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Enterprising African-American creatives , small business owners, and more are using crowdsourced funding platforms instead of traditional loans with success.

By Nana Ekua Brew-Hammond

“IT TRULY TAKES A VILLAGE” was the all caps theme of the updates Raquel Griffin posted on, an online funding platform that bills itself as “a new way to fund and follow creativity.”  In January 2011, the New York-based photographer and stylist who has racked up impressive credits styling for the likes of Adrien Brody, People magazine, and MTV, wanted to shoot an editorial spread that would address the absence of blacks in 1950s fashion photography—and she needed $3,500 to do it. Using Kickstarter to launch a 30-day campaign that included a video and written pitch to her “village,” Griffin surpassed her goal in three weeks, ultimately raising $4,607. Although starting her Kickstarter campaign was free, a 5% fee was then levied on Griffin’s pot of creative capital.

This charge is worth the tremendous empowerment Griffin gained through joining the “crowdsourcing” trend. With budgets shrinking in response to the recession, particularly in publishing and other creative industries, artists like Griffin have had to conceive of new ways to fund their passions. Through crowdsourcing (or crowdfunding), entrepreneurs are turning to specialized sites that help them fund projects that traditionally would have been impossible to produce without the support of financial gatekeepers.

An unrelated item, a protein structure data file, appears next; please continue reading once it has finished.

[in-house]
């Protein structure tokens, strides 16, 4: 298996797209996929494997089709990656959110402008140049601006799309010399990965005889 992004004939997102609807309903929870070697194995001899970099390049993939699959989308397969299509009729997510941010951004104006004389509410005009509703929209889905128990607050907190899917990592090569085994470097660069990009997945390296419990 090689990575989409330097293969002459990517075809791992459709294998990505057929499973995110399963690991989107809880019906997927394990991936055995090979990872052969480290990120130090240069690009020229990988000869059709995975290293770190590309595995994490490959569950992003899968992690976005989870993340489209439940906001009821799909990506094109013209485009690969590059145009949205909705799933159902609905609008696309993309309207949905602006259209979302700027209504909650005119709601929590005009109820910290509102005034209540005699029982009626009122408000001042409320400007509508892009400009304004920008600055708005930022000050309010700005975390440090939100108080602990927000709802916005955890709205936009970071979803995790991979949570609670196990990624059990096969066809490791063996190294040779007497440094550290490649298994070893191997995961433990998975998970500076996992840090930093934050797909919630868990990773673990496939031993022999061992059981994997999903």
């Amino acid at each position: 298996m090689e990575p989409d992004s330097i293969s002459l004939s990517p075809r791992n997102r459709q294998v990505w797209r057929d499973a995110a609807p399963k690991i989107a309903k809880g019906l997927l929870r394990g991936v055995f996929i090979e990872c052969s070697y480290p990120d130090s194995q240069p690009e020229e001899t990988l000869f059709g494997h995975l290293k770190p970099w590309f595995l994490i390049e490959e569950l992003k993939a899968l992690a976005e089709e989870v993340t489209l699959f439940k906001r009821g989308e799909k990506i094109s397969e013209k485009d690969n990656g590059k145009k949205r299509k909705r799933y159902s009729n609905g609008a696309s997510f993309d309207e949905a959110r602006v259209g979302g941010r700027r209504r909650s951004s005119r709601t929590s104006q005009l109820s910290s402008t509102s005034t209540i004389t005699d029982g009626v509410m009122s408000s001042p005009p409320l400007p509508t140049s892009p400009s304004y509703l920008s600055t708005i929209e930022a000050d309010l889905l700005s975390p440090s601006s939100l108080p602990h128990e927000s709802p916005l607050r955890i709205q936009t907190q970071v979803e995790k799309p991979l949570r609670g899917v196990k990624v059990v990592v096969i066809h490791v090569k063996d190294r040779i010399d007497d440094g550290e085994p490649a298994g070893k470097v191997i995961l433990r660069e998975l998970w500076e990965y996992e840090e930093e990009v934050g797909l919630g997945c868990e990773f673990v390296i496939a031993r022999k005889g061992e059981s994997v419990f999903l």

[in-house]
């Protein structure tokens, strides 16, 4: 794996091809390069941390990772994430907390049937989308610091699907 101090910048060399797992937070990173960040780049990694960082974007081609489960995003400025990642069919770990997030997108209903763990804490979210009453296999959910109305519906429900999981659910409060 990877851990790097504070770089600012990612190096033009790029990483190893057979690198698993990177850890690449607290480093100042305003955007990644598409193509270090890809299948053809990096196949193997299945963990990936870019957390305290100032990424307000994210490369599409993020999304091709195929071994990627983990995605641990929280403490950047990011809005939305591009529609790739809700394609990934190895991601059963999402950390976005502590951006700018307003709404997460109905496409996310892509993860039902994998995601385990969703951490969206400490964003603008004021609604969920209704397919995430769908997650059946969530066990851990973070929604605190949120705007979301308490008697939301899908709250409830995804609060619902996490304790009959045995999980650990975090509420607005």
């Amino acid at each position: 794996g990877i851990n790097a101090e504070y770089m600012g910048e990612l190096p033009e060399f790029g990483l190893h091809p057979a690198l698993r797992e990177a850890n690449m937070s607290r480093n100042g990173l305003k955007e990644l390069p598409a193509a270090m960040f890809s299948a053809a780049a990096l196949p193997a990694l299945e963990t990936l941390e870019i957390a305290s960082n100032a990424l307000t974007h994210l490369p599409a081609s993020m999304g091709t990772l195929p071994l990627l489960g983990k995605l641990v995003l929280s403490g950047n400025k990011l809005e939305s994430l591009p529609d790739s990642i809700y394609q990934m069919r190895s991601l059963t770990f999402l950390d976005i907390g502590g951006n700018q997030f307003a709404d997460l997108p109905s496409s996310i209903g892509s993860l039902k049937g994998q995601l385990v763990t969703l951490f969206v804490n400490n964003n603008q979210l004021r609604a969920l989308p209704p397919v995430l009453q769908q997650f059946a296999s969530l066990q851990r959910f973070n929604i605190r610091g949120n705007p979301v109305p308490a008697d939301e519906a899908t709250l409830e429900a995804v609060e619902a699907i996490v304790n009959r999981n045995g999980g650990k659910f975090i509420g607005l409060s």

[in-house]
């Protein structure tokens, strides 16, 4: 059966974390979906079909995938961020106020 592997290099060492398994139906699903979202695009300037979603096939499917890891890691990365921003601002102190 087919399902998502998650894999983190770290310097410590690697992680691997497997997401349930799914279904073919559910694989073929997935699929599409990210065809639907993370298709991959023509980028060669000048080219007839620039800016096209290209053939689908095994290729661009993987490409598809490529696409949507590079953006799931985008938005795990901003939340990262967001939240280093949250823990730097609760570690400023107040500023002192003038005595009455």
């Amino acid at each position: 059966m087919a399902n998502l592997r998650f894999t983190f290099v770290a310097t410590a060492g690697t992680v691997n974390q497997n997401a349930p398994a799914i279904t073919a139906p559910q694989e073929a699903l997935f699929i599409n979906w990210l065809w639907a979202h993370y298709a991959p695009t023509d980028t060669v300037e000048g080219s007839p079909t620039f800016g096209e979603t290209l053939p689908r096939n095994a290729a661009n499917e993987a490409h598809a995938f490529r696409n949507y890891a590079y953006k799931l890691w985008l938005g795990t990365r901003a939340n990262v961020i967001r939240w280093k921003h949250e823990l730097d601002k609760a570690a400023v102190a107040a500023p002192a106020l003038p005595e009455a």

By sidestepping institutions like banks, crowdsourcing sites allow anyone with access to a computing device to raise money from friends for their ideas. Many black artists—and more—are already riding this wave.

“The old way of getting money is dead,” declares LaShunda Davis, owner of ‘Cure Beauty Bar nestled in Brooklyn’s Clinton Hill neighborhood. “Knowing that banks were totally not giving out loans,” Davis continues, she opted to make her pitch on GoFundMe to acquire more capital. “My thought was to get people and friends involved.”

The concept of tapping your community instead of a bank appealed to singer Imani Uzuri, who has toured the world promoting her first album, which  performed with The Roots on “Late Night with Jimmy Fallon.” In less than two months she raised over $18,000 to produce her second album through Kickstarter. She has good reason to exclaim: “Community is power!”

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